Samurai X: Trust and Betrayal (TV Mini-Series 1999)

TV Mini-Series   |  Not Rated   |    |  Animation, Action, Adventure


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Samurai X: Trust and Betrayal (1999) Poster

In the era of Japan's Meiji Restoration, an assassin regains his humanity.


8.6/10
11,874

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  • Samurai X: Trust and Betrayal (1999)
  • Samurai X: Trust and Betrayal (1999)
  • Samurai X: Trust and Betrayal (1999)
  • Samurai X: Trust and Betrayal (1999)
  • Samurai X: Trust and Betrayal (1999)
  • Samurai X: Trust and Betrayal (1999)

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24 November 2002 | NestorForjan
10
| A wonderful miniseries that deserves more exposure
Forget the famous Rurouni Kenshin TV series. This has nothing to do with it. Well, yes, it's supposed to be a prequel, but the tone, mood and depth of it makes it a completely different story. It's a lyric and very adult tale about love, death, politics and betrayal that deserved, not only a theatrical release, but also massive exposure.

Production values are extraordinary and it's packed with more expressive resources than all western animation ever. Look specially for one of the best representations of smell in the history of filmmaking.

But the best part is the story. Layer over layer of meaning and symbolism create a tight, dark and deep tale. Nothing is said, nothing is shown that doesn't bear deep significance, be it a cryptic sentence, a shot of a child's toy or a slash through the face.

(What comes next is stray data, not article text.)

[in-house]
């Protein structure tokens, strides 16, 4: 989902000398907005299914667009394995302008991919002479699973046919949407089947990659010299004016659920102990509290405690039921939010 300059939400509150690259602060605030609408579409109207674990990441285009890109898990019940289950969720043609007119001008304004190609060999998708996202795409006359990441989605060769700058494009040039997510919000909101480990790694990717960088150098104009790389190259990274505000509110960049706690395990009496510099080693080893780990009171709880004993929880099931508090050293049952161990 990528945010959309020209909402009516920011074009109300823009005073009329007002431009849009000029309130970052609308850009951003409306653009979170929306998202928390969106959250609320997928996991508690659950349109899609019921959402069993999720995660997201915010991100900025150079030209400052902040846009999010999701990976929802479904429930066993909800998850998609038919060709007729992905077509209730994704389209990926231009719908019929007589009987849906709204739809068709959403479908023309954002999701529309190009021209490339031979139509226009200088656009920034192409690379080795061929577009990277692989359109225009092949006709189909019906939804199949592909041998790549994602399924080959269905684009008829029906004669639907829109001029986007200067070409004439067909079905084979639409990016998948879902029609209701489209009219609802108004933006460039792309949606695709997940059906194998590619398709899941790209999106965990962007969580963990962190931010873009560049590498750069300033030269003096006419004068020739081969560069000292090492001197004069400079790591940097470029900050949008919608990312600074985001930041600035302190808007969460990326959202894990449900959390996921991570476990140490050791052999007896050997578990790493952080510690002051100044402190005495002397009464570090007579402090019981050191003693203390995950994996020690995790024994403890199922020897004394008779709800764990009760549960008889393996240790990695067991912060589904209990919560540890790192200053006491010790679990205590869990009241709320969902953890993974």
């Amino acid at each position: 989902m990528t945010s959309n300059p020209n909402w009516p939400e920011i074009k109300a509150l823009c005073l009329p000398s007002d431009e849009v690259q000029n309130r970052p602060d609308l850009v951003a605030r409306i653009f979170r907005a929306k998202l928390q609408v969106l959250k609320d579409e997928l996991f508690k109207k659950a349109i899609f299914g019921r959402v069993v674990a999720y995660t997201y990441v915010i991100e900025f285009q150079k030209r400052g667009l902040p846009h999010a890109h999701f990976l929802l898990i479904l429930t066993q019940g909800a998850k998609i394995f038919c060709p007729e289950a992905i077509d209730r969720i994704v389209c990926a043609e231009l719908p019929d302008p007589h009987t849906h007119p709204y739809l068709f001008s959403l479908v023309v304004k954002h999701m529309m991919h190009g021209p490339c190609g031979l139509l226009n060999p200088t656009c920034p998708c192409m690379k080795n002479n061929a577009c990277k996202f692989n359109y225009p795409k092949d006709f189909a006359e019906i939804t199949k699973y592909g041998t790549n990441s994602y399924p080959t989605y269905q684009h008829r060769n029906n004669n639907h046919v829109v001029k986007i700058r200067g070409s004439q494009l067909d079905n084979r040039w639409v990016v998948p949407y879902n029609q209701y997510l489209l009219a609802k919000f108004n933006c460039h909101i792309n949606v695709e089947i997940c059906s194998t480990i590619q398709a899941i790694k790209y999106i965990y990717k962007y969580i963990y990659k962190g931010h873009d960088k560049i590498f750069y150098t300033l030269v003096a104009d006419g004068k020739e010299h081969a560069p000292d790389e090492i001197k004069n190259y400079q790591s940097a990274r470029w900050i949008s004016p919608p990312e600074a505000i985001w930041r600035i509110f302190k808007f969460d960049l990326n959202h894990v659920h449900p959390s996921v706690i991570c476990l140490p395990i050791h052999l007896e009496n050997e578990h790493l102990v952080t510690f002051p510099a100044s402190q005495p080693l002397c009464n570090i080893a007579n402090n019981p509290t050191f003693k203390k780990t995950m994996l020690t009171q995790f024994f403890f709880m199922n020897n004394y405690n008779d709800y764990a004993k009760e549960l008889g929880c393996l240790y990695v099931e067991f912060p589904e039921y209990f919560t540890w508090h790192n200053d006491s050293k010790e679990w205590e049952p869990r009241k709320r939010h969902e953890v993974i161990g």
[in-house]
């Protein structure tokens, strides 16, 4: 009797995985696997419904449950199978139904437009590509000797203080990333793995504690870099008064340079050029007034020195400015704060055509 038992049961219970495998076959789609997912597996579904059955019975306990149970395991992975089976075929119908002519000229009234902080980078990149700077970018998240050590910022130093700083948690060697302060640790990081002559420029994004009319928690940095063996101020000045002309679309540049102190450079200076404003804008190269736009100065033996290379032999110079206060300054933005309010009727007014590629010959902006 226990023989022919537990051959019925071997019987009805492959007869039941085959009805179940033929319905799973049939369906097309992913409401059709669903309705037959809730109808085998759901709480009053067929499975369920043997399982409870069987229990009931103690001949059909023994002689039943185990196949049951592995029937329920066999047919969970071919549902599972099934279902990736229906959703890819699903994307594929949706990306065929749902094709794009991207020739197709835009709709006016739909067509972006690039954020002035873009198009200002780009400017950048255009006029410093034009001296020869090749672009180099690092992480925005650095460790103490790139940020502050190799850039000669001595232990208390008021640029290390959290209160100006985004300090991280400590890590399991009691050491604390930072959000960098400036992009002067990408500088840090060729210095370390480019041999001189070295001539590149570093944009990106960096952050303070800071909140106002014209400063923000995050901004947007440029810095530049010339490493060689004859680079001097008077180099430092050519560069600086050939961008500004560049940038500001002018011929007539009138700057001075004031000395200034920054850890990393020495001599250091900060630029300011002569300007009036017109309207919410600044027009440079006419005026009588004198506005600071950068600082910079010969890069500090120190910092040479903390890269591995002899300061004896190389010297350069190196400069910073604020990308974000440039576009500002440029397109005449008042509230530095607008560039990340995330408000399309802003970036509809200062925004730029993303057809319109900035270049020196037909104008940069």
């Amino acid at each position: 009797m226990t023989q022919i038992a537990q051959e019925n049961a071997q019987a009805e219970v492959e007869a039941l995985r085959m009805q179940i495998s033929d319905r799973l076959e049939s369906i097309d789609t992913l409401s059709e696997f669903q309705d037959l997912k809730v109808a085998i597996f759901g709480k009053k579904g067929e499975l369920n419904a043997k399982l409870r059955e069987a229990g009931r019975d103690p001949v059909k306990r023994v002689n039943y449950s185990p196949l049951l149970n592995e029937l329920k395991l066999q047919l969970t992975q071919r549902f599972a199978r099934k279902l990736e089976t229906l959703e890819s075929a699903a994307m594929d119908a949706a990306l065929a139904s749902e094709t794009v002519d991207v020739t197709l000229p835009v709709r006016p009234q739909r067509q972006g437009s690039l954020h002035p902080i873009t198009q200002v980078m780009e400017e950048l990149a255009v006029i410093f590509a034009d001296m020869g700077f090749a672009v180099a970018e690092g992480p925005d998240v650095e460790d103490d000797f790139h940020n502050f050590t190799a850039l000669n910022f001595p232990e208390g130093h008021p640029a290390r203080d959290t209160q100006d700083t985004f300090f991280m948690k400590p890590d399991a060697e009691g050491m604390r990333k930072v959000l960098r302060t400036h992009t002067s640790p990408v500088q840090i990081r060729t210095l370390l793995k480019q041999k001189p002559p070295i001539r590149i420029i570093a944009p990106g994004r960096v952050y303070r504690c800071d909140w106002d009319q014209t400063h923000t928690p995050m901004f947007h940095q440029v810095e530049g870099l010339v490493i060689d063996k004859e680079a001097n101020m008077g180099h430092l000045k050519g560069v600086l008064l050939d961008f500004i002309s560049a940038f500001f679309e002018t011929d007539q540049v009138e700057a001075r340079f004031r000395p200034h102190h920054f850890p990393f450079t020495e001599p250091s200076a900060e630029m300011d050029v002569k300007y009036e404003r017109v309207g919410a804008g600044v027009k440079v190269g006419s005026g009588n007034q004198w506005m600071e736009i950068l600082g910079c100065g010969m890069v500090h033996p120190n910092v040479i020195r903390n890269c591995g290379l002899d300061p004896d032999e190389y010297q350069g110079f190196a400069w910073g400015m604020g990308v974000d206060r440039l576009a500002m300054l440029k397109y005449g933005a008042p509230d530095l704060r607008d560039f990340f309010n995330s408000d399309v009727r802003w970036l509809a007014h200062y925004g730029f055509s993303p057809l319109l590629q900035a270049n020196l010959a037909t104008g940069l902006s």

And then there's the fights. When "Crouching Tiger, Hidden Dragon" opened everybody talked about how the fights revealed character. Well, Rurouni Kenshin does the same thing much better, and it doesn't need 10 minutes each time. The fights are short and brutal, swords actually cut the flesh, but there's so much being told each time.

One of the most beautiful things here is what's left off screen. Rurouni Kenshin is a historical epic, but history isn't shown directly to the viewer, it isn't spelled out for you. We focus on the characters. They go through history, sometimes they even change it, but we are not shown the politics and the fights for power. We stay with Kenshin, an assassin, a mere pawn in those fights. We see the killing and then we hear the vague echoes of what it causes. The story is moved forward, but we have to build it back together with the information we receive through Kenshin's eyes. Yes, this is what critics mean when they talk about a `demanding' film.

Rurouni Kenshin is a work of art. Well worth your time and money. It comes in two one-hour volumes (two chapters each), but the best way to experience it is seeing them all back to back, as a two hour feature film. Two thumbs up and go get it.

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